More foreign students opting for China's smaller cities

2015-04-13 08:56Global Times Editor: Qian Ruisha
A group of foreign students visit Beijing's Tian'anmen Square. (File photo/China News Service)

A group of foreign students visit Beijing's Tian'anmen Square. (File photo/China News Service)

While the total number of international students in China has increased over the past two years, fewer are choosing to study to Beijing than before, according to the latest figures from the Ministry of Education.

Of the 377,954 overseas students that studied in the Chinese mainland last year, 20,555 were enrolled in the capital, a decline of 3,364 from 2012. Meanwhile, enrolment figures in Jiangsu Province increased by 5,784, Liaoning Province by 4,316 and Shandong Province by 4,126.

"I see more foreign students choosing schools in smaller cities in the future as China continues to open up," said Xiong Bingqi, dean of 21st Century Education Research Institute, a non-profit think tank established in 2002 that monitors educational policy around the country.

The statistical report on international students in China is published biannually.

Denise Amoruso, a 22-year-old student from Italy majoring in Chinese at Kunming Normal University, said she chose the second-tier city to avoid the expat bubbles of Beijing and Shanghai.

"I chose Kunming [in Yunnan Province] because it has fewer foreigners compared to Beijing and Shanghai, so I would have to spend more time with locals and practice Chinese," she said. "I think people in Kunming are more friendly and eager to communicate with me, which gives me [a better] opportunity to understand local culture and traditions."

Amoruso, who won a scholarship from the Confucius Institute that enabled her to study anywhere in China, said she initially considered the Beijing Language and Culture University, but ultimately decided against it.

Prior to beginning her studies at the university in September last year, Amoruso spent two weeks in 2013 traveling through Beijing and Shanghai.

"Most Chinese people in big cities are already used to seeing foreigners and have been to other countries themselves, so they're not curious to communicate with me compared to people in smaller cities," she said. "Besides, the air is less polluted in Kunming, and the weather is neither too cold nor hot here. It's more comfortable. "

Scholarships and job opportunities

Xiong said that increasingly, local governments in second-tier cities were working with universities to invest in policies and scholarship programs to attract overseas students, in the process raising the international profile of the universities.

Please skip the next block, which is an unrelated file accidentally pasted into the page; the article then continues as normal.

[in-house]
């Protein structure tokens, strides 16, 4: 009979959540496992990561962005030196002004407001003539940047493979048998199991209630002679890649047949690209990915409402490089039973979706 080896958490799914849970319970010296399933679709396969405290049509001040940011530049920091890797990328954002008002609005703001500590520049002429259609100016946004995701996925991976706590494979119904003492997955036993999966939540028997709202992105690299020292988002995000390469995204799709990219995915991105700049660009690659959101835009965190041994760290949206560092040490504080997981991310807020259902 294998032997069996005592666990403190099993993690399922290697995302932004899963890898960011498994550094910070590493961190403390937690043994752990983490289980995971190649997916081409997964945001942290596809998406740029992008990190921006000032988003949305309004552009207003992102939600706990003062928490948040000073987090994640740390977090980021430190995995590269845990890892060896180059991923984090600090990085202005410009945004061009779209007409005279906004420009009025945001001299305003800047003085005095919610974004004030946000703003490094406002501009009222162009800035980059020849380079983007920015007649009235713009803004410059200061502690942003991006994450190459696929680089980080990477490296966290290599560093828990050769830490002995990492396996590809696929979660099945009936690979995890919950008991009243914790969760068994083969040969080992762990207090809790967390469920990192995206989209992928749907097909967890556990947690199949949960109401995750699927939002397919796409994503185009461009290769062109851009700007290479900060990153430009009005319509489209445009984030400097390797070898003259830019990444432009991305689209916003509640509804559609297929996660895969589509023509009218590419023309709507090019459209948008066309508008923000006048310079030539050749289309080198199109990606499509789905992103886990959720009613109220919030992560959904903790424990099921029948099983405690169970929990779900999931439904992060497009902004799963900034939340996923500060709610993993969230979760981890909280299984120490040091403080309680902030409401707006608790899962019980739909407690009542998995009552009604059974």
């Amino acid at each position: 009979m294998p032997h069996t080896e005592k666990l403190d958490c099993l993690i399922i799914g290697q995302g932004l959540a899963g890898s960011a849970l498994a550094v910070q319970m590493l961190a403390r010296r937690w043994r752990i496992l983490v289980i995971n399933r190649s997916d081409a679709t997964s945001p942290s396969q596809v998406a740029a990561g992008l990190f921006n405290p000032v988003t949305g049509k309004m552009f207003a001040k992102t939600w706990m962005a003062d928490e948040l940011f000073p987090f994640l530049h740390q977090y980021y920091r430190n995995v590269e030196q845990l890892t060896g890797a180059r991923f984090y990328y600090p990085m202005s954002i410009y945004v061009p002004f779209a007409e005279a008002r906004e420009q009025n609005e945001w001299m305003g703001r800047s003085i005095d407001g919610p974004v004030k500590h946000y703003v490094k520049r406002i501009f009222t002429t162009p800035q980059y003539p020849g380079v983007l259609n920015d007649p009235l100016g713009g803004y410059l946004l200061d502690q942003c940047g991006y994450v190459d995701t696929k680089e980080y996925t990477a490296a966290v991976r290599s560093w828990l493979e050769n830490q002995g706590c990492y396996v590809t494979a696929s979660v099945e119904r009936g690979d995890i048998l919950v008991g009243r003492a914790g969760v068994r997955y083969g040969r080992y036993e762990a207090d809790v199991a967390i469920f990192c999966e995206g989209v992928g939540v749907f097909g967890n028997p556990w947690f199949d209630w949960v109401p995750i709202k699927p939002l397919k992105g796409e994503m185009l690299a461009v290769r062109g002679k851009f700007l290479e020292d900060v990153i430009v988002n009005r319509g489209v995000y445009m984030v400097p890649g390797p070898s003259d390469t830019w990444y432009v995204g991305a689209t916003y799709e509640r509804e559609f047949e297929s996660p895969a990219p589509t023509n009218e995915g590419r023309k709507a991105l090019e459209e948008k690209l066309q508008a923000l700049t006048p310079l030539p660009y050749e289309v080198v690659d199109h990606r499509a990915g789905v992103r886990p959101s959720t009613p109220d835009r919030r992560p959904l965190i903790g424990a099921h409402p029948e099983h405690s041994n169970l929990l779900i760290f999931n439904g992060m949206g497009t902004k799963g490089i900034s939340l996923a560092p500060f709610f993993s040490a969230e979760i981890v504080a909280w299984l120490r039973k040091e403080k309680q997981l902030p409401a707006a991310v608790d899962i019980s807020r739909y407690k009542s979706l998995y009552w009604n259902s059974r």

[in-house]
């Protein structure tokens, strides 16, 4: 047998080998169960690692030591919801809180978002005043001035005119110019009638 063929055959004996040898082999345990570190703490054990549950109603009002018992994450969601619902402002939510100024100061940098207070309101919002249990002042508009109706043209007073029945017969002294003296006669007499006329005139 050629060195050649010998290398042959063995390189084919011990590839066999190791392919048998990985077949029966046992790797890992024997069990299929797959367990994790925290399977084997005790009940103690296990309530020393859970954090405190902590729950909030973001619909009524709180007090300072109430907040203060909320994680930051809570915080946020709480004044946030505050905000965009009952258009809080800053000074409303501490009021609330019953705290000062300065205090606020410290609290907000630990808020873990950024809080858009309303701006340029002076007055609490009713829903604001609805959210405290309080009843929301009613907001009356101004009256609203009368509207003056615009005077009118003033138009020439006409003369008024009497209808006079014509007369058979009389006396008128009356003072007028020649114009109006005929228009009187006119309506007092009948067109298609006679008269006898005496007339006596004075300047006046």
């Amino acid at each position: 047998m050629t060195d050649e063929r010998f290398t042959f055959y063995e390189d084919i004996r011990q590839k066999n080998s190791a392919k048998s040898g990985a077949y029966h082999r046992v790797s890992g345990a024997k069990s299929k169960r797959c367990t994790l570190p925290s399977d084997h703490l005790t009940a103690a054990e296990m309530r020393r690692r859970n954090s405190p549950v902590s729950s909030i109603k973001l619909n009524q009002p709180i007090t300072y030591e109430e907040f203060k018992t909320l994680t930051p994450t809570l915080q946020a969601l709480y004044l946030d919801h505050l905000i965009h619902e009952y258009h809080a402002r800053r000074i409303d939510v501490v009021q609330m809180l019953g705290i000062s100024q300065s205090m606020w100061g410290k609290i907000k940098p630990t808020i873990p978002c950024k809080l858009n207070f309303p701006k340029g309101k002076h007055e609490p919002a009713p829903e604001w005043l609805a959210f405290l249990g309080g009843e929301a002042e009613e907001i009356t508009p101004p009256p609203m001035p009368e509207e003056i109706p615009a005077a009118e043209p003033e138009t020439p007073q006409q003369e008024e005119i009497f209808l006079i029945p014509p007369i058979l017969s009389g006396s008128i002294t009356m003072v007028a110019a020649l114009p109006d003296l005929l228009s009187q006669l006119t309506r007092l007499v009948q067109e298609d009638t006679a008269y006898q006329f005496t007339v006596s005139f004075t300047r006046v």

Since 2010, the provincial government of Jiangsu has set aside 15 million yuan ($2.42 million) each year for a scholarship fund targeting international students. Plans have also been announced to introduce 1,500 courses to be taught in English in the province's universities, according to a China Youth Daily report last August.

Giulia Cipollone, from Italy, chose to study international business at Yunnan University in Kunming after winning the 11th Chinese Bridge Proficiency Competition, which came with a scholarship covering her tuition costs and living expenses in China.

Cipollone, 20, said that besides being lured by Kunming's temperate weather and ethnic diversity, she chose to base herself in a second-tier city was because she thinks it could be beneficial to her future career.

"Second-tier cities like Kunming are developing rapidly," said Cipollone, who hopes to work in a role relating to the Chinese economy after graduation. "Here, I could have a better understanding of Chinese economy, about how the small cities and counties are changing."

Xiong said that considerations like Cipollone were a major reason for international students' increased interest in studying outside Beijing and Shanghai.

"A growing number of international enterprises are being established in second-tier cities," said Xiong. "So the potential job market for foreigners in these cities is a factor."

According to a Western China Metropolis Daily report in May 2014, while the majority of Fortune Global 500 companies in the Chinese mainland are headquartered in Beijing and Shanghai, 269 also have offices in Sichuan Province.

In addition, the Xinhua News Agency reported in December 2013 that 80 Fortune 500 companies have offices in Xi'an, Shaanxi Province, and local news portal noted in December 2011 that 26 such companies had set up branches in Kunming.

Related news


Most popular in 24h

MoreTop news


Travel News
Travel Types
Bar & Club
CNS Photo
Learning Chinese
Learn About China
Social Chinese
Business Chinese
Buzz Words
Special Coverage
Back to top Links | About Us | Jobs | Contact Us | Privacy Policy
Copyright ©1999-2018 All rights reserved.
Reproduction in whole or in part without permission is prohibited.